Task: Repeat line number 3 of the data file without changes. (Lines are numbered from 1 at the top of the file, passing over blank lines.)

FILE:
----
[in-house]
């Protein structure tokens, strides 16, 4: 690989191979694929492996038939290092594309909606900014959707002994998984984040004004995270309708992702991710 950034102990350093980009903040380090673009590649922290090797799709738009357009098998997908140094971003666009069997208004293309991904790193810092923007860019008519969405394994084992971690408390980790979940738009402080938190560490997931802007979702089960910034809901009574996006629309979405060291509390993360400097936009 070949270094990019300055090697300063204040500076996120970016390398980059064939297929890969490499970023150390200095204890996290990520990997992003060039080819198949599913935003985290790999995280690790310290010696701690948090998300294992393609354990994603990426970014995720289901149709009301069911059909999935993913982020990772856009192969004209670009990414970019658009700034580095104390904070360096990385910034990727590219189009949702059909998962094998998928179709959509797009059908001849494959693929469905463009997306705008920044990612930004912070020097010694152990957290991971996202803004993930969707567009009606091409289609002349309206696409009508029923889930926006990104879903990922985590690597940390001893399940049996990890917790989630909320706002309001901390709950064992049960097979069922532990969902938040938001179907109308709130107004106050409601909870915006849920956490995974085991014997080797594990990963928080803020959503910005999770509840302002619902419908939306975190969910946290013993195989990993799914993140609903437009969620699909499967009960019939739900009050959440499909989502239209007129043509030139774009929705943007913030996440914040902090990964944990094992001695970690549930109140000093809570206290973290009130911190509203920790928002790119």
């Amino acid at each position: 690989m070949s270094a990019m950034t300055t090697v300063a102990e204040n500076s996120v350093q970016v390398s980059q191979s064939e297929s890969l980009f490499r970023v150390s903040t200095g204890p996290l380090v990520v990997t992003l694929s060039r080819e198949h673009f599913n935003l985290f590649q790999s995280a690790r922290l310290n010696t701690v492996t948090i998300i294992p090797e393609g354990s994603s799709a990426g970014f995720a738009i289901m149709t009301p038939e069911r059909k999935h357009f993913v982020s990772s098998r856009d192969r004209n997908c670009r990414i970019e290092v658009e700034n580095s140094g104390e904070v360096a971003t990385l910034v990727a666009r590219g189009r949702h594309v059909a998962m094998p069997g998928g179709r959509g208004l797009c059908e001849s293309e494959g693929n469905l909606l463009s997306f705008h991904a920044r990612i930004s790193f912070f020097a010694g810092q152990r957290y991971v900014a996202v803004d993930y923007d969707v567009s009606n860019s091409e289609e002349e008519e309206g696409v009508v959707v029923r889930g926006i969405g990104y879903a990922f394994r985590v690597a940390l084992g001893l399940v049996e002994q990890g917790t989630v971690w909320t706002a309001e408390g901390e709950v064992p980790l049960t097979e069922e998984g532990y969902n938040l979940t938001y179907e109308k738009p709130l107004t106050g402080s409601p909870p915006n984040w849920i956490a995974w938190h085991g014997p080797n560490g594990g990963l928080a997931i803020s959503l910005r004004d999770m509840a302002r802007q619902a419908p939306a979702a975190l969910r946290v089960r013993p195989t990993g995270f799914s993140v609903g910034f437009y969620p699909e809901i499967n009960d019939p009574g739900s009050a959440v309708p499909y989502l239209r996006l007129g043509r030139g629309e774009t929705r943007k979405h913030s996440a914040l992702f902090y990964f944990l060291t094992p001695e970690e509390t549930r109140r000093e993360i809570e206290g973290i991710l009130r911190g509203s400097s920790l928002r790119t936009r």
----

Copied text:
């Amino acid at each position: 690989m070949s270094a990019m950034t300055t090697v300063a102990e204040n500076s996120v350093q970016v390398s980059q191979s064939e297929s890969l980009f490499r970023v150390s903040t200095g204890p996290l380090v990520v990997t992003l694929s060039r080819e198949h673009f599913n935003l985290f590649q790999s995280a690790r922290l310290n010696t701690v492996t948090i998300i294992p090797e393609g354990s994603s799709a990426g970014f995720a738009i289901m149709t009301p038939e069911r059909k999935h357009f993913v982020s990772s098998r856009d192969r004209n997908c670009r990414i970019e290092v658009e700034n580095s140094g104390e904070v360096a971003t990385l910034v990727a666009r590219g189009r949702h594309v059909a998962m094998p069997g998928g179709r959509g208004l797009c059908e001849s293309e494959g693929n469905l909606l463009s997306f705008h991904a920044r990612i930004s790193f912070f020097a010694g810092q152990r957290y991971v900014a996202v803004d993930y923007d969707v567009s009606n860019s091409e289609e002349e008519e309206g696409v009508v959707v029923r889930g926006i969405g990104y879903a990922f394994r985590v690597a940390l084992g001893l399940v049996e002994q990890g917790t989630v971690w909320t706002a309001e408390g901390e709950v064992p980790l049960t097979e069922e998984g532990y969902n938040l979940t938001y179907e109308k738009p709130l107004t106050g402080s409601p909870p915006n984040w849920i956490a995974w938190h085991g014997p080797n560490g594990g990963l928080a997931i803020s959503l910005r004004d999770m509840a302002r802007q619902a419908p939306a979702a975190l969910r946290v089960r013993p195989t990993g995270f799914s993140v609903g910034f437009y969620p699909e809901i499967n009960d019939p009574g739900s009050a959440v309708p499909y989502l239209r996006l007129g043509r030139g629309e774009t929705r943007k979405h913030s996440a914040l992702f902090y990964f944990l060291t094992p001695e970690e509390t549930r109140r000093e993360i809570e206290g973290i991710l009130r911190g509203s400097s920790l928002r790119t936009r």